Like the other regiments in the "Stonewall Brigade" the Fifth trace their origins to the concentration of militia companies at to Harper's Ferry at the start of the war.

The 5th Regiment of Virginia Volunteer Infantry (to give it it's full name) was formed in April/May 1861 (sources differ). It was made up of men from Augusta, Frederick, and Rockbridge Counties, and the town of Winchester, which were all in the Shenandoah Valley.

The 5th was originally placed under the command of Colonel Kenton Harper. On July 1, 1861, the Fifth was accepted into the service of the Confederate States, and was assigned to the First Brigade, under Brigadier General Thomas J. Jackson.

There's some interesting stuff on the web about this regiment amongst which I found that "the original muster roles show that most members were between the ages of 18 and 30. The youngest was 15 and the oldest, was 60. Well over half of the men were farmers and laborers, but there was also listed seven lawyers, six teachers, five cigar makers, two dentists, a toy maker, a confectioner, a surgeon, an undertaker, a
"gentleman", and one man listed as "nothing" in the ranks".

It saw action throughout the war, and in the period we're interested in served at First Manassas, First Kernstown, and in Jackson's Valley Campaign. It reported 9 killed, 48 wounded, and 4 missing at First Kernstown, and when they finally surrendered at Appomatox numbered just 8 officers and 48 men.

At Kernstown they were commanded by Colonel William H. Harman (that's his grave over there to the right). Harman was a Mexican War veteran, where he was a 2nd Lieutenant in the 1st Virginia Volunteer Infantry. After the Mexican war he became a lawyer but retained a role in the Virginia milita. In April 1861, two days before Fort Sumter he was appointed Brigadier General of Virginia Militia.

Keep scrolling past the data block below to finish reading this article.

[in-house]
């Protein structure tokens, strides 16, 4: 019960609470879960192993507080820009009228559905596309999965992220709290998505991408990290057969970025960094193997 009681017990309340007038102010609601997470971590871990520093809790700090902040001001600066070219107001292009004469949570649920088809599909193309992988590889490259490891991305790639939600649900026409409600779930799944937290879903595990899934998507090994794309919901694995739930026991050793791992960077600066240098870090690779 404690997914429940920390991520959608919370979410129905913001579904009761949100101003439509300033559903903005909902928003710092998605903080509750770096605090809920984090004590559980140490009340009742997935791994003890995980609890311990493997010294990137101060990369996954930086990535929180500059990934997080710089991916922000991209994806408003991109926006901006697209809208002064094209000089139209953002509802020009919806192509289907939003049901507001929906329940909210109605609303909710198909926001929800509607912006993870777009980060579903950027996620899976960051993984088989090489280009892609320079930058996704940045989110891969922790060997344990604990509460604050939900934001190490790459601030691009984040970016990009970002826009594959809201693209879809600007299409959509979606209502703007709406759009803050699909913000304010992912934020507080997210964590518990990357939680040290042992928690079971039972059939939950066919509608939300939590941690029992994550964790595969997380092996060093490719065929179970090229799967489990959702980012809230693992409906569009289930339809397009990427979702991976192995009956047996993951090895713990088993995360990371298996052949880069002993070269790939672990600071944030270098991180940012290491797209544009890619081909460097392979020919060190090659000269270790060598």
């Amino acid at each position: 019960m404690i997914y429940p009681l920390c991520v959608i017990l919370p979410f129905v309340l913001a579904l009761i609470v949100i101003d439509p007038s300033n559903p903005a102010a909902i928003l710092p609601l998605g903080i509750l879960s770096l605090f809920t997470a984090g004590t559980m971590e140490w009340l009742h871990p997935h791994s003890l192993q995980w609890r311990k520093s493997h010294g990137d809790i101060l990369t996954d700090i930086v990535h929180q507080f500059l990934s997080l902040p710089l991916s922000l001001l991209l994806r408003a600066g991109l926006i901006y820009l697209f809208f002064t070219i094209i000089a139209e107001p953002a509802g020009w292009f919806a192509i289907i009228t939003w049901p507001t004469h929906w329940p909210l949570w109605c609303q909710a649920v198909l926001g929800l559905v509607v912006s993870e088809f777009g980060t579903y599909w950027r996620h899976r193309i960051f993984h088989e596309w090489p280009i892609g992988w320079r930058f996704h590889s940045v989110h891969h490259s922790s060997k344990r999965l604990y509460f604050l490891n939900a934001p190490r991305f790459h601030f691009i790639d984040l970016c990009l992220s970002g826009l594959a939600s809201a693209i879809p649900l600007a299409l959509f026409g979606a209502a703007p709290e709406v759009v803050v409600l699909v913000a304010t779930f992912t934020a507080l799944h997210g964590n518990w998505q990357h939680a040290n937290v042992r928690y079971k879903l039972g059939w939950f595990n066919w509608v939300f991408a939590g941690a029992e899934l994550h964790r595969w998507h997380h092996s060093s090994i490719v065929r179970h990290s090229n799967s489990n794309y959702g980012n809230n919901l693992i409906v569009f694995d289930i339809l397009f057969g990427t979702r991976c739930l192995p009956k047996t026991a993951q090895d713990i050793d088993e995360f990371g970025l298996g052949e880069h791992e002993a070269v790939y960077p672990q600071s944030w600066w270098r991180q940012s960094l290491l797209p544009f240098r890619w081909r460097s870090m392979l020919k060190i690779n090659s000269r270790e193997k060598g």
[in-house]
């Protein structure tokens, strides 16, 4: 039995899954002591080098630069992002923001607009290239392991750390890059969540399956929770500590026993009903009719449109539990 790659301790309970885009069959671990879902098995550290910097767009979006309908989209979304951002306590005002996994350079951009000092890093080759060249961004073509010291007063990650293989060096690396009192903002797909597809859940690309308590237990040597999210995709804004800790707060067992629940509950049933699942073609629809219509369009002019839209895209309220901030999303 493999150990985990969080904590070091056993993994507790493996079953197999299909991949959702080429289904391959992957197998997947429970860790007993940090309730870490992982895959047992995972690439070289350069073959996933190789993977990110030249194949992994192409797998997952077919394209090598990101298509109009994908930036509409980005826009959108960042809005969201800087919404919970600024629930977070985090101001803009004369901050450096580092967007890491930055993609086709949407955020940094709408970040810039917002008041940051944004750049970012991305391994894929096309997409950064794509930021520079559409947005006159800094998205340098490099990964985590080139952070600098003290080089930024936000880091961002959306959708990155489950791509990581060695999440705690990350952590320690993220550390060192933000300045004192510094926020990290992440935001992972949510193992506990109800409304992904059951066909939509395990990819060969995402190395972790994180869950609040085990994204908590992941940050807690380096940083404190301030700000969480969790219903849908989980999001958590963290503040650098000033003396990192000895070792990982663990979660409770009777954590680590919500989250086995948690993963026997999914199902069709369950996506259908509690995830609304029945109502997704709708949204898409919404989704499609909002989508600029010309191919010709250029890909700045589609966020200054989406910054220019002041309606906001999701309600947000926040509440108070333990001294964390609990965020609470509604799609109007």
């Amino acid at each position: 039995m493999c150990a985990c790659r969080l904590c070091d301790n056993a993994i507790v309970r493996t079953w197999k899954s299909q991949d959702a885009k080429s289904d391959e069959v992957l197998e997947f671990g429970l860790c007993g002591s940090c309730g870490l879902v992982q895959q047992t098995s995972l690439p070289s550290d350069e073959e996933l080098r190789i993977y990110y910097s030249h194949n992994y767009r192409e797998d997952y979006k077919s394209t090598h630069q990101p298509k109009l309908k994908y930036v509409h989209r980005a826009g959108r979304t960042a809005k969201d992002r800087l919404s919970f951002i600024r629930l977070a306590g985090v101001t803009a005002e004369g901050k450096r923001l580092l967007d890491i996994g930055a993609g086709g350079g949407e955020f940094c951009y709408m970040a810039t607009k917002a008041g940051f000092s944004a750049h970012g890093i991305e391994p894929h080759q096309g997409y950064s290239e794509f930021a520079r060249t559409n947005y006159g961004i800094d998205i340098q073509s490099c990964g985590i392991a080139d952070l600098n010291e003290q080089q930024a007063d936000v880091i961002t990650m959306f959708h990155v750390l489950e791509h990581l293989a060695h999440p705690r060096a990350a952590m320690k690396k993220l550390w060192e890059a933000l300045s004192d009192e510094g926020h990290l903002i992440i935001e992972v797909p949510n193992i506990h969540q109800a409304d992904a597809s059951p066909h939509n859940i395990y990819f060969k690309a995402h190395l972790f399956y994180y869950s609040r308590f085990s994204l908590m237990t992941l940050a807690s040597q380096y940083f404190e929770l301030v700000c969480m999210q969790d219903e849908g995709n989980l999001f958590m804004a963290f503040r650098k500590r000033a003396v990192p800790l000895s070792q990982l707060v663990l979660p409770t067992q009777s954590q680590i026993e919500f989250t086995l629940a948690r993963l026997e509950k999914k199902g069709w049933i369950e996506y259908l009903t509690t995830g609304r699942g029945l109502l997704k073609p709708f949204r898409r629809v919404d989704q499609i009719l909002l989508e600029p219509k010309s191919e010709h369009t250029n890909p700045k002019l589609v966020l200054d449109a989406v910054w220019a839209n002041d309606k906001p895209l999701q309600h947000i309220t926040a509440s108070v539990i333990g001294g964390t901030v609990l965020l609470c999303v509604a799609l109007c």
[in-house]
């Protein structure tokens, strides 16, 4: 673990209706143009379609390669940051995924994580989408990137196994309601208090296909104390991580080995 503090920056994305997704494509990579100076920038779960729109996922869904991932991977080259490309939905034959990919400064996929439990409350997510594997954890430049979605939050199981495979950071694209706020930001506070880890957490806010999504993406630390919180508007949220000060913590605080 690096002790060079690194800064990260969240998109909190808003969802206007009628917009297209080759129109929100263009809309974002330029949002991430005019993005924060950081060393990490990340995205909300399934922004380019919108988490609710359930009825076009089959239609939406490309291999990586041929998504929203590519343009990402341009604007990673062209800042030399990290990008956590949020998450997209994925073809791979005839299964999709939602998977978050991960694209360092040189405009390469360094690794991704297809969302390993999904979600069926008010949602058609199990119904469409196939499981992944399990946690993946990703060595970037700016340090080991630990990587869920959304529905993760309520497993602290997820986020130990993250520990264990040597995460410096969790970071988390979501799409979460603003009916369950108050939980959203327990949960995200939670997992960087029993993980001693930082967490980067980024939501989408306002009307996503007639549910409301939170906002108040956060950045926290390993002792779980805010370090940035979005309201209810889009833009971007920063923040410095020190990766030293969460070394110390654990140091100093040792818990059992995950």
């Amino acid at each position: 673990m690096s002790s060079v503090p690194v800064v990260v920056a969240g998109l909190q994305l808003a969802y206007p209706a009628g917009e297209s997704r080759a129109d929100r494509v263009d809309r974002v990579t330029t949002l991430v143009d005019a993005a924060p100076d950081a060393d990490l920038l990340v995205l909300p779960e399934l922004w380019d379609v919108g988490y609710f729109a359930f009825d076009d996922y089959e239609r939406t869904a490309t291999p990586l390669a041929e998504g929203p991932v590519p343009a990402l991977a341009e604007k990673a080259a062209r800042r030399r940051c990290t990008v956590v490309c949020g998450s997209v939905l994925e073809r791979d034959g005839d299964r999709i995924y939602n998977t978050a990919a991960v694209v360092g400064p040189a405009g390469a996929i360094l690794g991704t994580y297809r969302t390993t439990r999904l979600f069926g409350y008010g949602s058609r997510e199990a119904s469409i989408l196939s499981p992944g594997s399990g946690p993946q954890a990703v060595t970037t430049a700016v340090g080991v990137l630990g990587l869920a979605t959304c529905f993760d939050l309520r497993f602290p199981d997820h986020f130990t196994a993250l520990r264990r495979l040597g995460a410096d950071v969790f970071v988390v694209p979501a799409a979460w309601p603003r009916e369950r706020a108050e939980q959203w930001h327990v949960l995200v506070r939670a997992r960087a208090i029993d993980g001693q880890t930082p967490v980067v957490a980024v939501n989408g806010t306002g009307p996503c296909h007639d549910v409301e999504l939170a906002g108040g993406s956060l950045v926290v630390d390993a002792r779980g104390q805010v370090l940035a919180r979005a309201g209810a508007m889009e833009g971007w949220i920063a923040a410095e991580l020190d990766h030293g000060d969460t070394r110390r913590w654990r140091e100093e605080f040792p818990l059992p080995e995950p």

With a brigade of almost 1,000 men, he helped take and hold Harpers Ferry, Virginia, before regular Confederate troops under Stonewall Jackson arrived to occupy it.

In May 1961 he became Lieutenant Colonel of the 5th Virginia Infantry, serving under Kenton Harper until he resigned in the September after First Bull Run. On his resignation Harman was promoted Colonel and took over the regiment until it was re-organised in April 1862 (just afer Kernstown). In the re-organisation he ended up without a command as another officer was elected as the 5th Virginia's Colonel (I wonder why??).

He went on to serve throughout the war but with his health not good he was finally given a command of the reservists. He eventually died after much service, and much fighting, on March 2nd 1865 - within spitting distance of the end of the war.

There's lots more here - he seems an interesting chap, and all other things aside you have to admire him sticking to his guns through all that adversity, right up until the end.. [click here]

Figures are Newline Designs in 20mm - for this regiment I went with the buttenut/homespun look with just the odd item of official uniform scattered among them. I quite like them - but they're a pretty dark and menacing bunch!